12. Ichikawa T, Kageyama Y, Kobayashi H, Kato N, Tsujimura K, Koide Y. Etanercept treatment reduces the serum levels of interleukin-15 and interferon-gamma inducible protein-10 in patients with rheumatoid arthritis. Rheumatol Int. 2010;30:725-730.

13. Diago M, Castellano G, Garcia-Samaniego J, et al. Association of pretreatment serum interferon gamma inducible protein 10 levels with sustained virological response to peginterferon plus ribavirin therapy in genotype 1 infected patients with chronic hepatitis C. Gut. 2006;55:374-379.

14. Romero AI, Lagging M, Westin J, et al. Interferon (IFN)-gamma-inducible protein-10: association with histological results, viral kinetics, and outcome during treatment with pegylated IFN-alpha 2a and ribavirin for chronic hepatitis C virus infection. J Infect Dis. 2006;194:895-903.


Hepatitis C Virus Treatment Complicated by Rheumatoid Arthritis

Meredith Borman, MD, PhD
Mark G. Swain, MD, MSc, FRCPC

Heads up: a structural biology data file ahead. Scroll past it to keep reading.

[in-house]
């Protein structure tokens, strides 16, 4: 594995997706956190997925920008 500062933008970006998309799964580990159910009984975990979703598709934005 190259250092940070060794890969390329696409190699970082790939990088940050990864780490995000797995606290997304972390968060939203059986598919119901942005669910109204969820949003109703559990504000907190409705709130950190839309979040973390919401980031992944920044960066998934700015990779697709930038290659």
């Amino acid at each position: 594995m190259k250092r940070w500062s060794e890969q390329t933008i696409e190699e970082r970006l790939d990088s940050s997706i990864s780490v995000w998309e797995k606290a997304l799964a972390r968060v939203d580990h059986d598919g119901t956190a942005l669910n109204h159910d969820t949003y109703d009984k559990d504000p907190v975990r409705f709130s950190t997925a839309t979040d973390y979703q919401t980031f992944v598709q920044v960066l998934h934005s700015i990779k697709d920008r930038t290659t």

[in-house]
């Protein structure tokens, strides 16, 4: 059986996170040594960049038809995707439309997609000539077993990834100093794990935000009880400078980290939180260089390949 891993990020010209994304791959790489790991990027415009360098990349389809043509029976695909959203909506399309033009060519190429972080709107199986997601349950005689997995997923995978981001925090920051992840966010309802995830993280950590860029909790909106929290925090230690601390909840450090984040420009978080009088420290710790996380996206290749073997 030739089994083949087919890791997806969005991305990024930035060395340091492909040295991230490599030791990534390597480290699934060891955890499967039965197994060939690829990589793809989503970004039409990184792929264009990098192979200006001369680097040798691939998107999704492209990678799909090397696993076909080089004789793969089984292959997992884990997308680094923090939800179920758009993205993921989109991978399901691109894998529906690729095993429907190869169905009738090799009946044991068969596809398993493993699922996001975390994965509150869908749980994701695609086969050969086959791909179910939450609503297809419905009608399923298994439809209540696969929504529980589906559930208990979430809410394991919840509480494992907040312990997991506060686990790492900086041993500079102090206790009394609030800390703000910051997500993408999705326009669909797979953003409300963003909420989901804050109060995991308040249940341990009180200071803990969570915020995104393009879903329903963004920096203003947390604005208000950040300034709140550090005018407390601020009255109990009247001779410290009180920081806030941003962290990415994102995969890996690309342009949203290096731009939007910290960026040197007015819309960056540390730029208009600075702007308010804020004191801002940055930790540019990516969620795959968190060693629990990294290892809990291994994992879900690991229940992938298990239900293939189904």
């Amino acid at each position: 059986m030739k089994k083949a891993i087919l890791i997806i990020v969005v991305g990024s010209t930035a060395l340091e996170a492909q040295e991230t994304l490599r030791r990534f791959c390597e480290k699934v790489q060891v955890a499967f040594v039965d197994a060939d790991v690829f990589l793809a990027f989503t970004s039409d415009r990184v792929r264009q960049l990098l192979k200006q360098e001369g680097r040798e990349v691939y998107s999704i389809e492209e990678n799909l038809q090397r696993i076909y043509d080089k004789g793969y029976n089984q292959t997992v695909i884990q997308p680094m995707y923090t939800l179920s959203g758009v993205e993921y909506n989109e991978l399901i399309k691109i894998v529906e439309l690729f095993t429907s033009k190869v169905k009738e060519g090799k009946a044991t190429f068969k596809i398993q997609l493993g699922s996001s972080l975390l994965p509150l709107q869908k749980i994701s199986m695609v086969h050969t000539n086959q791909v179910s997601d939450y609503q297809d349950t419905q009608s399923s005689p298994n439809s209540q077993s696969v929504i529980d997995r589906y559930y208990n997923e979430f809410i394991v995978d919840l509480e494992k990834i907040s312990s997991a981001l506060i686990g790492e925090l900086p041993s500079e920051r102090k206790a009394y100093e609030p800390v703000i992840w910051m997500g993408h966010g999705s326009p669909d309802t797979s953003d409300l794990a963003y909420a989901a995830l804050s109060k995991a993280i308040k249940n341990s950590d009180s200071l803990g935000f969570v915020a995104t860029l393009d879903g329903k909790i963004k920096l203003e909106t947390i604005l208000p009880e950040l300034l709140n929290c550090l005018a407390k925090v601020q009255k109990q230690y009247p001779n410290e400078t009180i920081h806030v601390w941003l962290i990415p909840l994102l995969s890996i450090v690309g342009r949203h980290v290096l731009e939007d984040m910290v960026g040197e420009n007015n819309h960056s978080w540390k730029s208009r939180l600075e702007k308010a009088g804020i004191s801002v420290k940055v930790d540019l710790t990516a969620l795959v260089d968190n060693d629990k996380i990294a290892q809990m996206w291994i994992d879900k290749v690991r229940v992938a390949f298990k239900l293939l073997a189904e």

Division of Gastroenterology
Department of Medicine
University of Calgary
Calgary, Alberta

Hepatitis C virus (HCV) infection poses a significant disease burden, affecting an estimated 170 million people worldwide.1 In the United States alone, 3.2 million individuals are chronically infected.2 Untreated, chronic HCV infection can lead to progressive hepatic fibrosis, cirrhosis, end-stage liver disease, and hepatocellular carcinoma.1 In addition, HCV infection remains the leading indication for liver transplantation in the United States. Effective HCV therapy and viral eradication are essential to decrease the morbidity, mortality, and economic burden associated with this condition.

Chronic HCV infection is associated with a number of extrahepatic manifestations, of which rheumatologic complaints are the most common. In a large, prospective study of 1,614 HCV-infected patients, arthralgias were the most common complaint, with a reported prevalence of 23%.3 A symmetric, inflammatory polyarthritis primarily involving small joints, which resembles rheumatoid arthritis (RA), has been described in association with HCV infection.4 Rheumatoid factor may be present in up to 50–85% of these patients; however, unlike RA, no erosive joint changes are noted. The presence of true RA coexisting with HCV infection is far less common. In the United States, the estimated prevalence of coexisting HCV infection and RA is 0.02% (approximately 55,000 people).5